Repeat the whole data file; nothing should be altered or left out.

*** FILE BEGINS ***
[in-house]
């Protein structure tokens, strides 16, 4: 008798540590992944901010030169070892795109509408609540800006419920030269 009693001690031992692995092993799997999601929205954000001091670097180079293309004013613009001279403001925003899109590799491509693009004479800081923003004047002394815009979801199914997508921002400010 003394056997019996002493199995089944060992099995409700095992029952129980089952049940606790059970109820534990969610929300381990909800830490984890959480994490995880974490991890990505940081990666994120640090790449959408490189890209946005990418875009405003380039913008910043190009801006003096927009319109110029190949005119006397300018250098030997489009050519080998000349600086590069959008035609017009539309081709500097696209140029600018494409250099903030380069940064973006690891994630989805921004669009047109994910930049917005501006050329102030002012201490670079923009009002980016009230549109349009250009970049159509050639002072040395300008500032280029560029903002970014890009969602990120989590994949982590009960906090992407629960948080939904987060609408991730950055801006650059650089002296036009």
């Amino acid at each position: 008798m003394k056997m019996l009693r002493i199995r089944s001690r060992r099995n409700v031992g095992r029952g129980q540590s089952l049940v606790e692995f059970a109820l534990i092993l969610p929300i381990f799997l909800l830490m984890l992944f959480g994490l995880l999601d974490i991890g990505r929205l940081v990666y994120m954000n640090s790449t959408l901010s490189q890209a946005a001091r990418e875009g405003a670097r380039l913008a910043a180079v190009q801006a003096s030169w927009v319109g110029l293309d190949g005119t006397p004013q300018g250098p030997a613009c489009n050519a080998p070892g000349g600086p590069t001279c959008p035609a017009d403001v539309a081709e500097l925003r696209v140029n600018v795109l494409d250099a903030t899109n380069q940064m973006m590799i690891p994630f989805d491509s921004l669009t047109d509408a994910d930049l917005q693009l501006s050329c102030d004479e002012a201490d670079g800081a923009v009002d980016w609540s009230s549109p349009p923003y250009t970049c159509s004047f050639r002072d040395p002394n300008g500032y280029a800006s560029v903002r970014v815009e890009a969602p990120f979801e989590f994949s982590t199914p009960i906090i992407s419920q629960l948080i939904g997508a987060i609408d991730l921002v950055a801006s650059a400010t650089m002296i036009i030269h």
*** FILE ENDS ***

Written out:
[in-house]
């Protein structure tokens, strides 16, 4: 008798540590992944901010030169070892795109509408609540800006419920030269 009693001690031992692995092993799997999601929205954000001091670097180079293309004013613009001279403001925003899109590799491509693009004479800081923003004047002394815009979801199914997508921002400010 003394056997019996002493199995089944060992099995409700095992029952129980089952049940606790059970109820534990969610929300381990909800830490984890959480994490995880974490991890990505940081990666994120640090790449959408490189890209946005990418875009405003380039913008910043190009801006003096927009319109110029190949005119006397300018250098030997489009050519080998000349600086590069959008035609017009539309081709500097696209140029600018494409250099903030380069940064973006690891994630989805921004669009047109994910930049917005501006050329102030002012201490670079923009009002980016009230549109349009250009970049159509050639002072040395300008500032280029560029903002970014890009969602990120989590994949982590009960906090992407629960948080939904987060609408991730950055801006650059650089002296036009």
């Amino acid at each position: 008798m003394k056997m019996l009693r002493i199995r089944s001690r060992r099995n409700v031992g095992r029952g129980q540590s089952l049940v606790e692995f059970a109820l534990i092993l969610p929300i381990f799997l909800l830490m984890l992944f959480g994490l995880l999601d974490i991890g990505r929205l940081v990666y994120m954000n640090s790449t959408l901010s490189q890209a946005a001091r990418e875009g405003a670097r380039l913008a910043a180079v190009q801006a003096s030169w927009v319109g110029l293309d190949g005119t006397p004013q300018g250098p030997a613009c489009n050519a080998p070892g000349g600086p590069t001279c959008p035609a017009d403001v539309a081709e500097l925003r696209v140029n600018v795109l494409d250099a903030t899109n380069q940064m973006m590799i690891p994630f989805d491509s921004l669009t047109d509408a994910d930049l917005q693009l501006s050329c102030d004479e002012a201490d670079g800081a923009v009002d980016w609540s009230s549109p349009p923003y250009t970049c159509s004047f050639r002072d040395p002394n300008g500032y280029a800006s560029v903002r970014v815009e890009a969602p990120f979801e989590f994949s982590t199914p009960i906090i992407s419920q629960l948080i939904g997508a987060i609408d991730l921002v950055a801006s650059a400010t650089m002296i036009i030269h």